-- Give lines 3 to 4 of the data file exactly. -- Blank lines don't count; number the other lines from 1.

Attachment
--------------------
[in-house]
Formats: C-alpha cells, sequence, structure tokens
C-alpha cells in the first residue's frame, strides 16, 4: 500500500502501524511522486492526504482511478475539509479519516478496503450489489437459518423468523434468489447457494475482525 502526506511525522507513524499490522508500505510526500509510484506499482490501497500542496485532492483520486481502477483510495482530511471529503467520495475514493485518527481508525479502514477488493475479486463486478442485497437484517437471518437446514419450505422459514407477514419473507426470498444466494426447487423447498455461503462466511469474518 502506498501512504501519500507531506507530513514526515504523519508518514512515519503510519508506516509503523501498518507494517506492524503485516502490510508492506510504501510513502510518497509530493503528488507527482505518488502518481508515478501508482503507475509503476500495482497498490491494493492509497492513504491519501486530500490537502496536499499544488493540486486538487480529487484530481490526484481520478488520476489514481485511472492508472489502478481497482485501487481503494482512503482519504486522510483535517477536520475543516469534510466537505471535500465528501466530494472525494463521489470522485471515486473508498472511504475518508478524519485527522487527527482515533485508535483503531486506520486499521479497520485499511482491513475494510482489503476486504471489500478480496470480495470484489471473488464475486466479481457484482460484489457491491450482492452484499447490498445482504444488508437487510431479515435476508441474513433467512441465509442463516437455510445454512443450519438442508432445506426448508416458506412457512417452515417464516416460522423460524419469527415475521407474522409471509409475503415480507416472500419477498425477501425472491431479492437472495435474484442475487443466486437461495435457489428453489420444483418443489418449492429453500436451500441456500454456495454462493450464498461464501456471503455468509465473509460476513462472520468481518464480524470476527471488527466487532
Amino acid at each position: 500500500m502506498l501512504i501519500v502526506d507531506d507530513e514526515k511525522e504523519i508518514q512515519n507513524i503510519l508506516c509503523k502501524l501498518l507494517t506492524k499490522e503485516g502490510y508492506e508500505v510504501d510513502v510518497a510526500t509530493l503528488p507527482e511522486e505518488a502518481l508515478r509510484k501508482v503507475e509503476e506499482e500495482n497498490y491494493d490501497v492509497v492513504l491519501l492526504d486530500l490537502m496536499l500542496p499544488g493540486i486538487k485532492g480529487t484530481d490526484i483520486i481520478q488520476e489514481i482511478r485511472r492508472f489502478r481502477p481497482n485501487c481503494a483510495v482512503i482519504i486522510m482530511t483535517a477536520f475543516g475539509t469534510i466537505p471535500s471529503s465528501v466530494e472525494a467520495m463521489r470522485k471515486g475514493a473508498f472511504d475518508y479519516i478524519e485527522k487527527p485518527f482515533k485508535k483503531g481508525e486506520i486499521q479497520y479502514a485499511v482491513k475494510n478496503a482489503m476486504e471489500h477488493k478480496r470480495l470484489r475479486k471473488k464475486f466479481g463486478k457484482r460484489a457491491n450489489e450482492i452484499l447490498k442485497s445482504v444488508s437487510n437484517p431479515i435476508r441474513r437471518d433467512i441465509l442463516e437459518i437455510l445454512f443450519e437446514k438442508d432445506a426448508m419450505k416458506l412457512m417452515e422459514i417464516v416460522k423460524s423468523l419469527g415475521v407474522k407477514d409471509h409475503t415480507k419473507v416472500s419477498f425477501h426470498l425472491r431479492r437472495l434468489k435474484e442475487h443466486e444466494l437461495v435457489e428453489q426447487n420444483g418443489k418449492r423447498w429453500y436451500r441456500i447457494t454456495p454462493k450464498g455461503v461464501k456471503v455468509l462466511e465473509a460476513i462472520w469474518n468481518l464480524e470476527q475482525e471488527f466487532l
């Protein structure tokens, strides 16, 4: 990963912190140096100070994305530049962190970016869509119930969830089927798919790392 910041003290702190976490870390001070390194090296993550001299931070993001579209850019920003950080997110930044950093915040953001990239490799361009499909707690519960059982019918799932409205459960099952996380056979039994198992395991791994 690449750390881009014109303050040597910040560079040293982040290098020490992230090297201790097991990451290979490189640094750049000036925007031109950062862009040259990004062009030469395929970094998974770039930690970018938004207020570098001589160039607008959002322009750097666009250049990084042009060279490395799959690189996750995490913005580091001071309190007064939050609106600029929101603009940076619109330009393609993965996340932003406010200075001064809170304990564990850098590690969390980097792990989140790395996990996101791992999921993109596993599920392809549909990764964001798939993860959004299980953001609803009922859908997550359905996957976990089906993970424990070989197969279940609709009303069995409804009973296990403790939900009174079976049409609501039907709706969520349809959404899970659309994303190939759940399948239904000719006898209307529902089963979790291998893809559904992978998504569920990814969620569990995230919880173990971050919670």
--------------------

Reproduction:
C-alpha cells in the first residue's frame, strides 16, 4: 500500500502501524511522486492526504482511478475539509479519516478496503450489489437459518423468523434468489447457494475482525 502526506511525522507513524499490522508500505510526500509510484506499482490501497500542496485532492483520486481502477483510495482530511471529503467520495475514493485518527481508525479502514477488493475479486463486478442485497437484517437471518437446514419450505422459514407477514419473507426470498444466494426447487423447498455461503462466511469474518 502506498501512504501519500507531506507530513514526515504523519508518514512515519503510519508506516509503523501498518507494517506492524503485516502490510508492506510504501510513502510518497509530493503528488507527482505518488502518481508515478501508482503507475509503476500495482497498490491494493492509497492513504491519501486530500490537502496536499499544488493540486486538487480529487484530481490526484481520478488520476489514481485511472492508472489502478481497482485501487481503494482512503482519504486522510483535517477536520475543516469534510466537505471535500465528501466530494472525494463521489470522485471515486473508498472511504475518508478524519485527522487527527482515533485508535483503531486506520486499521479497520485499511482491513475494510482489503476486504471489500478480496470480495470484489471473488464475486466479481457484482460484489457491491450482492452484499447490498445482504444488508437487510431479515435476508441474513433467512441465509442463516437455510445454512443450519438442508432445506426448508416458506412457512417452515417464516416460522423460524419469527415475521407474522409471509409475503415480507416472500419477498425477501425472491431479492437472495435474484442475487443466486437461495435457489428453489420444483418443489418449492429453500436451500441456500454456495454462493450464498461464501456471503455468509465473509460476513462472520468481518464480524470476527471488527466487532
Amino acid at each position: 500500500m502506498l501512504i501519500v502526506d507531506d507530513e514526515k511525522e504523519i508518514q512515519n507513524i503510519l508506516c509503523k502501524l501498518l507494517t506492524k499490522e503485516g502490510y508492506e508500505v510504501d510513502v510518497a510526500t509530493l503528488p507527482e511522486e505518488a502518481l508515478r509510484k501508482v503507475e509503476e506499482e500495482n497498490y491494493d490501497v492509497v492513504l491519501l492526504d486530500l490537502m496536499l500542496p499544488g493540486i486538487k485532492g480529487t484530481d490526484i483520486i481520478q488520476e489514481i482511478r485511472r492508472f489502478r481502477p481497482n485501487c481503494a483510495v482512503i482519504i486522510m482530511t483535517a477536520f475543516g475539509t469534510i466537505p471535500s471529503s465528501v466530494e472525494a467520495m463521489r470522485k471515486g475514493a473508498f472511504d475518508y479519516i478524519e485527522k487527527p485518527f482515533k485508535k483503531g481508525e486506520i486499521q479497520y479502514a485499511v482491513k475494510n478496503a482489503m476486504e471489500h477488493k478480496r470480495l470484489r475479486k471473488k464475486f466479481g463486478k457484482r460484489a457491491n450489489e450482492i452484499l447490498k442485497s445482504v444488508s437487510n437484517p431479515i435476508r441474513r437471518d433467512i441465509l442463516e437459518i437455510l445454512f443450519e437446514k438442508d432445506a426448508m419450505k416458506l412457512m417452515e422459514i417464516v416460522k423460524s423468523l419469527g415475521v407474522k407477514d409471509h409475503t415480507k419473507v416472500s419477498f425477501h426470498l425472491r431479492r437472495l434468489k435474484e442475487h443466486e444466494l437461495v435457489e428453489q426447487n420444483g418443489k418449492r423447498w429453500y436451500r441456500i447457494t454456495p454462493k450464498g455461503v461464501k456471503v455468509l462466511e465473509a460476513i462472520w469474518n468481518l464480524e470476527q475482525e471488527f466487532l